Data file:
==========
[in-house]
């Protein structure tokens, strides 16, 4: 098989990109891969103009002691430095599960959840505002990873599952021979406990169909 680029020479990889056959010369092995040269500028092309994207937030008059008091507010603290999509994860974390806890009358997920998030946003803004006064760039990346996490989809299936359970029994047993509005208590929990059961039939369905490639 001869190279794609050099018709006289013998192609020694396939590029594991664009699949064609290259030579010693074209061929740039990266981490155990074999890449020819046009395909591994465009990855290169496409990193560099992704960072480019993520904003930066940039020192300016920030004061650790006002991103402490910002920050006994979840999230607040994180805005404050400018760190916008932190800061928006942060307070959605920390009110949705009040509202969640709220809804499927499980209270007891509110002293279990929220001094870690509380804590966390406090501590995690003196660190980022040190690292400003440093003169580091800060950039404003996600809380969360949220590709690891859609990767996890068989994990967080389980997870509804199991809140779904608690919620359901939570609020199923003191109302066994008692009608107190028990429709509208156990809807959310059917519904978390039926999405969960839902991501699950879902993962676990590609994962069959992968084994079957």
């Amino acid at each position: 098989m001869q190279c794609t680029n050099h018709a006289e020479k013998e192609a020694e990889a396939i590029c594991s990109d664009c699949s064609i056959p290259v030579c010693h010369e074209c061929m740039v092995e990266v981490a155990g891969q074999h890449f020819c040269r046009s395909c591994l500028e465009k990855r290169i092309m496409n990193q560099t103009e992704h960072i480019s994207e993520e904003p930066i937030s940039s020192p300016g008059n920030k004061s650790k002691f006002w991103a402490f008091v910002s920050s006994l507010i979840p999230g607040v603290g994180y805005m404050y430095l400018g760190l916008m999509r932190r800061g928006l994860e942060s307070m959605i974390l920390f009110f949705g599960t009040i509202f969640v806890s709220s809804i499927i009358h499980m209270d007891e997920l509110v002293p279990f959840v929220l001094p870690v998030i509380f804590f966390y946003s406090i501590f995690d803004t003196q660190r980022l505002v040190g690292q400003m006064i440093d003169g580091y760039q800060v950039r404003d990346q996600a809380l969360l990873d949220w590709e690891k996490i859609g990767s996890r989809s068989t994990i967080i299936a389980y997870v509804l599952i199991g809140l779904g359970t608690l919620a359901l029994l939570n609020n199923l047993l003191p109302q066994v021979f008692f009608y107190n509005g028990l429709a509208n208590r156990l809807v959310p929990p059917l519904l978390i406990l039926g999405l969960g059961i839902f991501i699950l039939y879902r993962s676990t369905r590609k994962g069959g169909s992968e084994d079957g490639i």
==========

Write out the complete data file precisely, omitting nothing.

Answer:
[in-house]
């Protein structure tokens, strides 16, 4: 098989990109891969103009002691430095599960959840505002990873599952021979406990169909 680029020479990889056959010369092995040269500028092309994207937030008059008091507010603290999509994860974390806890009358997920998030946003803004006064760039990346996490989809299936359970029994047993509005208590929990059961039939369905490639 001869190279794609050099018709006289013998192609020694396939590029594991664009699949064609290259030579010693074209061929740039990266981490155990074999890449020819046009395909591994465009990855290169496409990193560099992704960072480019993520904003930066940039020192300016920030004061650790006002991103402490910002920050006994979840999230607040994180805005404050400018760190916008932190800061928006942060307070959605920390009110949705009040509202969640709220809804499927499980209270007891509110002293279990929220001094870690509380804590966390406090501590995690003196660190980022040190690292400003440093003169580091800060950039404003996600809380969360949220590709690891859609990767996890068989994990967080389980997870509804199991809140779904608690919620359901939570609020199923003191109302066994008692009608107190028990429709509208156990809807959310059917519904978390039926999405969960839902991501699950879902993962676990590609994962069959992968084994079957």
């Amino acid at each position: 098989m001869q190279c794609t680029n050099h018709a006289e020479k013998e192609a020694e990889a396939i590029c594991s990109d664009c699949s064609i056959p290259v030579c010693h010369e074209c061929m740039v092995e990266v981490a155990g891969q074999h890449f020819c040269r046009s395909c591994l500028e465009k990855r290169i092309m496409n990193q560099t103009e992704h960072i480019s994207e993520e904003p930066i937030s940039s020192p300016g008059n920030k004061s650790k002691f006002w991103a402490f008091v910002s920050s006994l507010i979840p999230g607040v603290g994180y805005m404050y430095l400018g760190l916008m999509r932190r800061g928006l994860e942060s307070m959605i974390l920390f009110f949705g599960t009040i509202f969640v806890s709220s809804i499927i009358h499980m209270d007891e997920l509110v002293p279990f959840v929220l001094p870690v998030i509380f804590f966390y946003s406090i501590f995690d803004t003196q660190r980022l505002v040190g690292q400003m006064i440093d003169g580091y760039q800060v950039r404003d990346q996600a809380l969360l990873d949220w590709e690891k996490i859609g990767s996890r989809s068989t994990i967080i299936a389980y997870v509804l599952i199991g809140l779904g359970t608690l919620a359901l029994l939570n609020n199923l047993l003191p109302q066994v021979f008692f009608y107190n509005g028990l429709a509208n208590r156990l809807v959310p929990p059917l519904l978390i406990l039926g999405l969960g059961i839902f991501i699950l039939y879902r993962s676990t369905r590609k994962g069959g169909s992968e084994d079957g490639i």